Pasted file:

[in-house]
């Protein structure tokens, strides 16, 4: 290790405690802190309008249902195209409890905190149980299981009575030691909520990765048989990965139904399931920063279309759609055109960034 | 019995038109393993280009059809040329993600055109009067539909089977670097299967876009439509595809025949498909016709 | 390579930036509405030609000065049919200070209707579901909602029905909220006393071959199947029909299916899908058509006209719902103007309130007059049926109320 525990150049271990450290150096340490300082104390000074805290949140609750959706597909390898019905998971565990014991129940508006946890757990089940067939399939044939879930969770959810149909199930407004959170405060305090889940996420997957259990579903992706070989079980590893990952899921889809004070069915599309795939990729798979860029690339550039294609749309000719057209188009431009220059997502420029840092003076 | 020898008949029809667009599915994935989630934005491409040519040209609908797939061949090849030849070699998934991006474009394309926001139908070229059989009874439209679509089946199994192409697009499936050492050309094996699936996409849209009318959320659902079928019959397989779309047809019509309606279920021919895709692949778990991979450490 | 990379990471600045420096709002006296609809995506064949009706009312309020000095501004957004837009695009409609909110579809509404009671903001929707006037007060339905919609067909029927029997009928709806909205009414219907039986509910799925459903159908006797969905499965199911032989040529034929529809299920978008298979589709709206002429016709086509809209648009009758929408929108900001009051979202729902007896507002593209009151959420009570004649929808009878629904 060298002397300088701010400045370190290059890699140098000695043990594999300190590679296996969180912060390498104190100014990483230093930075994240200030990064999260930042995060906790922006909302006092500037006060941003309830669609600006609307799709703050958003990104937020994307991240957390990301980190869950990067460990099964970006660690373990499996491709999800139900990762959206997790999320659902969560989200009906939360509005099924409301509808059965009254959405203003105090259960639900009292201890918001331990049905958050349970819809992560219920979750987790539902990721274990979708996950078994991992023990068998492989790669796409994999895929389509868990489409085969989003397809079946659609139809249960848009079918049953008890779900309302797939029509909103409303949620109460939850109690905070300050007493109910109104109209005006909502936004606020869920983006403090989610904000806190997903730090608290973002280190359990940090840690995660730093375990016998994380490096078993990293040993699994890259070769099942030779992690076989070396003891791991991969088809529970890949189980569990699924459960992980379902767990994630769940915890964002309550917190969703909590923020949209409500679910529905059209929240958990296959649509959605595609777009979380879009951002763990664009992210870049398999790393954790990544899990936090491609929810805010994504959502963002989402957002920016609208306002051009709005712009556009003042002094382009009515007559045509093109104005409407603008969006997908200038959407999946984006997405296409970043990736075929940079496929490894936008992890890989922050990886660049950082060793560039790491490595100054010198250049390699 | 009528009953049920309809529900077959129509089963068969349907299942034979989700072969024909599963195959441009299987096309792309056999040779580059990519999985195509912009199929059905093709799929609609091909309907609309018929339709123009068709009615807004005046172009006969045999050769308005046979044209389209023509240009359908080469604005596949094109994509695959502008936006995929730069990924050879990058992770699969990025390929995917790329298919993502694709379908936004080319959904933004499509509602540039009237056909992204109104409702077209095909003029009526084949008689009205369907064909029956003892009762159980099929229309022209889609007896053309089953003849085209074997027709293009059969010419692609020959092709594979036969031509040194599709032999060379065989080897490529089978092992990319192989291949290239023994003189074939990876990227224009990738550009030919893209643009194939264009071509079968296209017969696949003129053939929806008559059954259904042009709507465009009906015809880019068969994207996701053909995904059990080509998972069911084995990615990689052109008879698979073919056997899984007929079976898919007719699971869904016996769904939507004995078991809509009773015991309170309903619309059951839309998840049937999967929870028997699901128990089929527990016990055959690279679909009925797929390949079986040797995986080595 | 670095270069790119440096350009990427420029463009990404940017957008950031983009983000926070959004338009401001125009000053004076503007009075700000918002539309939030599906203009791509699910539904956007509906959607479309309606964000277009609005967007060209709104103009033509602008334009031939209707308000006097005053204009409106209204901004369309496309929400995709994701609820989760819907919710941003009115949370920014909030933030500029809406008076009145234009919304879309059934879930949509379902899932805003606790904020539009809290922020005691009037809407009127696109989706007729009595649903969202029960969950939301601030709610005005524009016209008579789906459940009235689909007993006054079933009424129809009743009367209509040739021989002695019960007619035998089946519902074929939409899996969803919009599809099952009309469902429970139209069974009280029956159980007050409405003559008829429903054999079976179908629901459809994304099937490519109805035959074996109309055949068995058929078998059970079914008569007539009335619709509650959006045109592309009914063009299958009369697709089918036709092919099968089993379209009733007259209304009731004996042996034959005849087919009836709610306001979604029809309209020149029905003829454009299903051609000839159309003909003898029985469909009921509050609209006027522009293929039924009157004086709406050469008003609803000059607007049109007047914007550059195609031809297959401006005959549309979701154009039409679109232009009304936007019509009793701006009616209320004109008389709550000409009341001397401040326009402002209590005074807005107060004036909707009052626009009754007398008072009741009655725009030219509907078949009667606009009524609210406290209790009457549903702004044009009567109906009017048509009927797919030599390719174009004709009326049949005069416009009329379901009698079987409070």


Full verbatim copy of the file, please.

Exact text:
[in-house]
């Protein structure tokens, strides 16, 4: 290790405690802190309008249902195209409890905190149980299981009575030691909520990765048989990965139904399931920063279309759609055109960034 | 019995038109393993280009059809040329993600055109009067539909089977670097299967876009439509595809025949498909016709 | 390579930036509405030609000065049919200070209707579901909602029905909220006393071959199947029909299916899908058509006209719902103007309130007059049926109320 525990150049271990450290150096340490300082104390000074805290949140609750959706597909390898019905998971565990014991129940508006946890757990089940067939399939044939879930969770959810149909199930407004959170405060305090889940996420997957259990579903992706070989079980590893990952899921889809004070069915599309795939990729798979860029690339550039294609749309000719057209188009431009220059997502420029840092003076 | 020898008949029809667009599915994935989630934005491409040519040209609908797939061949090849030849070699998934991006474009394309926001139908070229059989009874439209679509089946199994192409697009499936050492050309094996699936996409849209009318959320659902079928019959397989779309047809019509309606279920021919895709692949778990991979450490 | 990379990471600045420096709002006296609809995506064949009706009312309020000095501004957004837009695009409609909110579809509404009671903001929707006037007060339905919609067909029927029997009928709806909205009414219907039986509910799925459903159908006797969905499965199911032989040529034929529809299920978008298979589709709206002429016709086509809209648009009758929408929108900001009051979202729902007896507002593209009151959420009570004649929808009878629904 060298002397300088701010400045370190290059890699140098000695043990594999300190590679296996969180912060390498104190100014990483230093930075994240200030990064999260930042995060906790922006909302006092500037006060941003309830669609600006609307799709703050958003990104937020994307991240957390990301980190869950990067460990099964970006660690373990499996491709999800139900990762959206997790999320659902969560989200009906939360509005099924409301509808059965009254959405203003105090259960639900009292201890918001331990049905958050349970819809992560219920979750987790539902990721274990979708996950078994991992023990068998492989790669796409994999895929389509868990489409085969989003397809079946659609139809249960848009079918049953008890779900309302797939029509909103409303949620109460939850109690905070300050007493109910109104109209005006909502936004606020869920983006403090989610904000806190997903730090608290973002280190359990940090840690995660730093375990016998994380490096078993990293040993699994890259070769099942030779992690076989070396003891791991991969088809529970890949189980569990699924459960992980379902767990994630769940915890964002309550917190969703909590923020949209409500679910529905059209929240958990296959649509959605595609777009979380879009951002763990664009992210870049398999790393954790990544899990936090491609929810805010994504959502963002989402957002920016609208306002051009709005712009556009003042002094382009009515007559045509093109104005409407603008969006997908200038959407999946984006997405296409970043990736075929940079496929490894936008992890890989922050990886660049950082060793560039790491490595100054010198250049390699 | 009528009953049920309809529900077959129509089963068969349907299942034979989700072969024909599963195959441009299987096309792309056999040779580059990519999985195509912009199929059905093709799929609609091909309907609309018929339709123009068709009615807004005046172009006969045999050769308005046979044209389209023509240009359908080469604005596949094109994509695959502008936006995929730069990924050879990058992770699969990025390929995917790329298919993502694709379908936004080319959904933004499509509602540039009237056909992204109104409702077209095909003029009526084949008689009205369907064909029956003892009762159980099929229309022209889609007896053309089953003849085209074997027709293009059969010419692609020959092709594979036969031509040194599709032999060379065989080897490529089978092992990319192989291949290239023994003189074939990876990227224009990738550009030919893209643009194939264009071509079968296209017969696949003129053939929806008559059954259904042009709507465009009906015809880019068969994207996701053909995904059990080509998972069911084995990615990689052109008879698979073919056997899984007929079976898919007719699971869904016996769904939507004995078991809509009773015991309170309903619309059951839309998840049937999967929870028997699901128990089929527990016990055959690279679909009925797929390949079986040797995986080595 | 670095270069790119440096350009990427420029463009990404940017957008950031983009983000926070959004338009401001125009000053004076503007009075700000918002539309939030599906203009791509699910539904956007509906959607479309309606964000277009609005967007060209709104103009033509602008334009031939209707308000006097005053204009409106209204901004369309496309929400995709994701609820989760819907919710941003009115949370920014909030933030500029809406008076009145234009919304879309059934879930949509379902899932805003606790904020539009809290922020005691009037809407009127696109989706007729009595649903969202029960969950939301601030709610005005524009016209008579789906459940009235689909007993006054079933009424129809009743009367209509040739021989002695019960007619035998089946519902074929939409899996969803919009599809099952009309469902429970139209069974009280029956159980007050409405003559008829429903054999079976179908629901459809994304099937490519109805035959074996109309055949068995058929078998059970079914008569007539009335619709509650959006045109592309009914063009299958009369697709089918036709092919099968089993379209009733007259209304009731004996042996034959005849087919009836709610306001979604029809309209020149029905003829454009299903051609000839159309003909003898029985469909009921509050609209006027522009293929039924009157004086709406050469008003609803000059607007049109007047914007550059195609031809297959401006005959549309979701154009039409679109232009009304936007019509009793701006009616209320004109008389709550000409009341001397401040326009402002209590005074807005107060004036909707009052626009009754007398008072009741009655725009030219509907078949009667606009009524609210406290209790009457549903702004044009009567109906009017048509009927797919030599390719174009004709009326049949005069416009009329379901009698079987409070």